As the old adage goes, “location, location, location.” Where you choose to start your trucking company could save you thousands on insurance.
In a previous article, we discussed the underwriter mindset and how driving routes may causing high insurance rates.
Many of you have asked other questions around how geographic locations affect insurance premiums.
Below is a complete guide about the importance of location from trucking startup, garaging zip codes, and growing your fleet.
Startup business location is important
One of the easiest ways to save thousands of dollars in insurance premiums when you first start your trucking company is the geographical location of your business.
You see a lot of tips online mentioning which states are best to start a trucking company, but this isn’t granular enough. You need to consider the city and zip code as well.
In most cases, it is best to avoid major cities or areas susceptible to severe weather.
For example, trucking insurance is expensive in Atlanta, GA. However, a new carrier can save thousands of dollars if they just start the location of their business outside of the city.
If you already started your business, you could consider moving your business location out of high-risk zip codes and then update your information with the insurance provider to help lower rates at renewal.
Generally, the most expensive zip codes for full auto insurance coverage are:
- Detroit, MI (48226)
- New York City, NY (11212)
- New Orleans, LA (70117)
- Las Vegas, NV (89101)
- North Hollywood, CA (91605)
- Philadelphia, PA (19140)
- Baltimore, MD (21216)
- Goose Rock, KY (40944)
- Brownsville, FL (33142)
- Irvington, NJ (07111)
Location consistency is important
It is best practice to live and have your driver’s license in the same state that your business will be located in.
If your place of business has an address in New Jersey, the insurance company expects your driver’s license to be in New Jersey as well.
Additionally, if you declare to the insurance company on your application that you are going to operate within a 500-mile radius of your New Jersey place of business, yet have a Florida driver’s license, that causes yet another unexpected mismatch.
If there is a mismatch, you will almost always see a significant insurance premium increase.
Garaging address location is important
In general, living in an urban area compared with a rural area can have a major impact on rates. In a metro area where there are more cars on the roads and more traffic, accidents are more likely, pushing rates higher.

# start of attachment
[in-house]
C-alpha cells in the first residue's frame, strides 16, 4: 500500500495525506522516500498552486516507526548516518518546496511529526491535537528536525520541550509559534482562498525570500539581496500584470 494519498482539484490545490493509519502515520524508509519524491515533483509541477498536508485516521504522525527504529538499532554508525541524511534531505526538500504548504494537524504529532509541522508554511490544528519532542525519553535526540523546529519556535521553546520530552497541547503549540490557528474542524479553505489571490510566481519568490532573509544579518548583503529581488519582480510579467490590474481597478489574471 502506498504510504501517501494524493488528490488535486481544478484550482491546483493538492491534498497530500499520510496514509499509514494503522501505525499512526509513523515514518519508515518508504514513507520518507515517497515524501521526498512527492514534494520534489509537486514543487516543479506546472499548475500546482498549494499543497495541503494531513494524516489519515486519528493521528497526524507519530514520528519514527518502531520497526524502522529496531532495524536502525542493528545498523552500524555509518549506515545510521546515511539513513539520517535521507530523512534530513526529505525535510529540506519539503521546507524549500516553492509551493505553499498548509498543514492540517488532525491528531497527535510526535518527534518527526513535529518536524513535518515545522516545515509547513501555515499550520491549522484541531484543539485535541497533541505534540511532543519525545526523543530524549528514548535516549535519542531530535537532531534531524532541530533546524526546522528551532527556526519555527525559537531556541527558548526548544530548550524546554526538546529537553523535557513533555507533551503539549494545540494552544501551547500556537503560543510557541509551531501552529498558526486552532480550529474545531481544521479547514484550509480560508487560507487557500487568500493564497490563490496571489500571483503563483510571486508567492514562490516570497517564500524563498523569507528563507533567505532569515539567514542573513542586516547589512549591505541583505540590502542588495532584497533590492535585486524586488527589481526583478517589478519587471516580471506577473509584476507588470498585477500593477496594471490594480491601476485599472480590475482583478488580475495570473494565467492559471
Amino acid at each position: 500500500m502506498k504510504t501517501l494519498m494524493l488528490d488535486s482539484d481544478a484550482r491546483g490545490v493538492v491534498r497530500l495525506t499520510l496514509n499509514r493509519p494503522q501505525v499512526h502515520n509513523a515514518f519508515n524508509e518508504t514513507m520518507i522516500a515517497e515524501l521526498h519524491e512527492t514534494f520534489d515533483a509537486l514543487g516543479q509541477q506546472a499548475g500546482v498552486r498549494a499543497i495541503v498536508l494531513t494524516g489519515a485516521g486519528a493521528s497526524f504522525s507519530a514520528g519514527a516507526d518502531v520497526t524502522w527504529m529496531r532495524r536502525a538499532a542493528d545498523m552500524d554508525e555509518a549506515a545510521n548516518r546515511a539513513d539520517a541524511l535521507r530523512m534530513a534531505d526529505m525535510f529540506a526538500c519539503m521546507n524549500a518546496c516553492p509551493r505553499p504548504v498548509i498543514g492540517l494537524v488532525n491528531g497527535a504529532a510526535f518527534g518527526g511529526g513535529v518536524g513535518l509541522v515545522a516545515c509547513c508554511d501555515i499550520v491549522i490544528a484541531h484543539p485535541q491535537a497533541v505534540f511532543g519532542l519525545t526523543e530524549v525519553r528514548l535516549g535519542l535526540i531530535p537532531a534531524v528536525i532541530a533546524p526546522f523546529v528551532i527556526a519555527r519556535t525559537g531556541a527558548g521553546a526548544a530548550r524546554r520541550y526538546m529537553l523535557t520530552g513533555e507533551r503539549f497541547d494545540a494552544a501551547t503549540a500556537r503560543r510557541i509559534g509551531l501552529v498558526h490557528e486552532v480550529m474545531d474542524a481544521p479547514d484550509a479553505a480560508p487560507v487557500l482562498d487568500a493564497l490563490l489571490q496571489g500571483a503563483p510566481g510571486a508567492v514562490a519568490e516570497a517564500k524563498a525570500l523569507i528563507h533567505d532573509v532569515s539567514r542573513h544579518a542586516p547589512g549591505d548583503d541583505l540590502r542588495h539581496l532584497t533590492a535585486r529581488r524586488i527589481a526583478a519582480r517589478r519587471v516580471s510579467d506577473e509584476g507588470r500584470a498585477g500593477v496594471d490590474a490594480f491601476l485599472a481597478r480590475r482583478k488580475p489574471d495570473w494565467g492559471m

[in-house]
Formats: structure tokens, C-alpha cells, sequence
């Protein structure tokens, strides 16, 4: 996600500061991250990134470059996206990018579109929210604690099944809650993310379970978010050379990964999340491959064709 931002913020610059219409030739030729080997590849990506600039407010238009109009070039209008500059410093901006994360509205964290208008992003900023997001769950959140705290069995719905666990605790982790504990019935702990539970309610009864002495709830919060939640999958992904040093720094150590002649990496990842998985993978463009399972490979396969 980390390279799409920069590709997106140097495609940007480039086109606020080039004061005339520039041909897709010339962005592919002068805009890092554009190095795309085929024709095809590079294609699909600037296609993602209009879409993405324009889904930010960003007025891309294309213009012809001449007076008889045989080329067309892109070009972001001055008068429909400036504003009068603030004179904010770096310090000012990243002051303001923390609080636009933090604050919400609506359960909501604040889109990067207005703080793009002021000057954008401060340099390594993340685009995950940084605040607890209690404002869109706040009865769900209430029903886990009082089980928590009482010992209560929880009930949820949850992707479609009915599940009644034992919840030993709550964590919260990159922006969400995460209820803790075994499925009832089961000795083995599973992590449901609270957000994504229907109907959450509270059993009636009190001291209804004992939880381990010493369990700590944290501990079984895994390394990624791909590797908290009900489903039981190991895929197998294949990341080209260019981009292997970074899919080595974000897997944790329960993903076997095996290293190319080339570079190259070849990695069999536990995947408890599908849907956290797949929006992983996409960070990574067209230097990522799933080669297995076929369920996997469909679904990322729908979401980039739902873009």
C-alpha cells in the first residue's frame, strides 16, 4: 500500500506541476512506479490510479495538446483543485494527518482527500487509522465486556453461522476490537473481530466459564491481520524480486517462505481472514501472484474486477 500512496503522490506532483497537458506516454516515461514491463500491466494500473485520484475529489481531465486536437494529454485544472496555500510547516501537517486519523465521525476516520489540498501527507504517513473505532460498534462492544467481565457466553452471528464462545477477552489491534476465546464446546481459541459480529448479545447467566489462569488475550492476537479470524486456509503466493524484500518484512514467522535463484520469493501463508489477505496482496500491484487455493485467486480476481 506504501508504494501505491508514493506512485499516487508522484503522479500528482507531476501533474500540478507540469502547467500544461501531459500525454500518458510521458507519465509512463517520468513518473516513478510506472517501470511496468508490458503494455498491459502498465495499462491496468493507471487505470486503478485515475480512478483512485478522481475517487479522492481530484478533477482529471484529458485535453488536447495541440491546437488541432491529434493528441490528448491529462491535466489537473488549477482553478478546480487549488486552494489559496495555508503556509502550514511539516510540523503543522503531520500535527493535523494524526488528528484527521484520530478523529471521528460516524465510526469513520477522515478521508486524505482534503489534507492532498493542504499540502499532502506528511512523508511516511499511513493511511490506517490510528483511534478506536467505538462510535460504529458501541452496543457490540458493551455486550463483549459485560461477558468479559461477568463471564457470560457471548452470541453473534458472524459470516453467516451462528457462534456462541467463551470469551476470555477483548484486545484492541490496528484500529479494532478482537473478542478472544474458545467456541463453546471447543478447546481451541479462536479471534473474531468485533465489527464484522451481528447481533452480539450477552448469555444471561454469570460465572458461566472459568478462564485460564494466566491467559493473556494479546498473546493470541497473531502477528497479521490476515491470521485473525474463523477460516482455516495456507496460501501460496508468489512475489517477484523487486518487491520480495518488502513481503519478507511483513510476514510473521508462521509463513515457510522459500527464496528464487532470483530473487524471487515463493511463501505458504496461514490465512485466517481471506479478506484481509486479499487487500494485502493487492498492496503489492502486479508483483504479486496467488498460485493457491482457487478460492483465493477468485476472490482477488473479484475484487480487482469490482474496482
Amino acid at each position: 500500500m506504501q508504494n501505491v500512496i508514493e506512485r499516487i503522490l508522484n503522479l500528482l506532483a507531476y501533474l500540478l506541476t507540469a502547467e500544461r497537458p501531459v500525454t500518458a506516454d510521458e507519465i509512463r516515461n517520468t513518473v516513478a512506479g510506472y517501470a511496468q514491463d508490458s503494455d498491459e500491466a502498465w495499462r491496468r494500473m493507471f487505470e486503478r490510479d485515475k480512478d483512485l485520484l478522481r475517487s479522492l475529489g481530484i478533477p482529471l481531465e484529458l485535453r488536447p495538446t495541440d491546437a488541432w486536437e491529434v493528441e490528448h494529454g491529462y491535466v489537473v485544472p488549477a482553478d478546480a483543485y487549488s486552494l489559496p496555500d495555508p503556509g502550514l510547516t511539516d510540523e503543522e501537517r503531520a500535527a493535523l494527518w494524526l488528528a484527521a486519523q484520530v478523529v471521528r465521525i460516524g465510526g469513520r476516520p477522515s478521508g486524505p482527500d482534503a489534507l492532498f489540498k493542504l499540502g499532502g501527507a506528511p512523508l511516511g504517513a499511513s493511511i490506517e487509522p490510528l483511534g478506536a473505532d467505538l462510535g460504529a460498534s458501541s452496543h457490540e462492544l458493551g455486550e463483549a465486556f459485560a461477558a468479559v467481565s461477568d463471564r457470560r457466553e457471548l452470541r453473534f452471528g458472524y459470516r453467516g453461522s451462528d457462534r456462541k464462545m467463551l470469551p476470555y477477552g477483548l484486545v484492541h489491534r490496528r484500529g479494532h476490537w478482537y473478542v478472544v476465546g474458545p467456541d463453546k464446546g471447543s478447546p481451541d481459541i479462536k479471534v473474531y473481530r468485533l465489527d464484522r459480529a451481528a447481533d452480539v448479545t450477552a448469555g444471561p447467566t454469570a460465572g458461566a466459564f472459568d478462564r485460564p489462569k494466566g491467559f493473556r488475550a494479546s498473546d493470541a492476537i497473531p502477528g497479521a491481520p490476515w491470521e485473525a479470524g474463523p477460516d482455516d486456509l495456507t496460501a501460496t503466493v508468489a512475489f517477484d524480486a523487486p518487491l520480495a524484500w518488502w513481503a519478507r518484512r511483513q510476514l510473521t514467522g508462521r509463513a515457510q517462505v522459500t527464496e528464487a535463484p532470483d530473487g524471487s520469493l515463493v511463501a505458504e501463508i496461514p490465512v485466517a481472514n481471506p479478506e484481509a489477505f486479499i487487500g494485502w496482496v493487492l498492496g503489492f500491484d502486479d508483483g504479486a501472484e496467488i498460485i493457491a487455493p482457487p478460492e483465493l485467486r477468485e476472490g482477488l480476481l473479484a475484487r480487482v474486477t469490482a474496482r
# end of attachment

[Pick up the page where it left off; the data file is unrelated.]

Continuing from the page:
The term “garaging address” is just where you store your vehicle when you are not using it.
- If you are home every night, then your garaging address would be considered your home.
- If you store your vehicle in a storage facility or park in a private lot, those areas would be your garaging address.
Potential complications may arise if you have multiple addresses.
If you spend your time between properties in different states, you will need to calculate where you spend most of your time. The place where you spend the most amount of time would become your garaging address.
If you plan to make changes to your garaging address, it is recommended that you notify your insurance company as soon as possible. Your insurer can make the necessary adjustments to your insurance policy to protect you against possible risks.
But you should also be careful of fraud.
There was a recent fraud case that was caught after AIPSO’s New Jersey Automotive Insurance Plan representatives noticed a surge of 400 trucks representing 170 companies in commercial trucking insurance applications that showed they were garaged at a truck stop that could only hold about 30 trucks.
The location of the truck stop is important as the state is divided into approximately 40 regions, each with a different premium rate. The difference between the least and most expensive region can be as high as $40,000 per truck, per year, according to the investigation.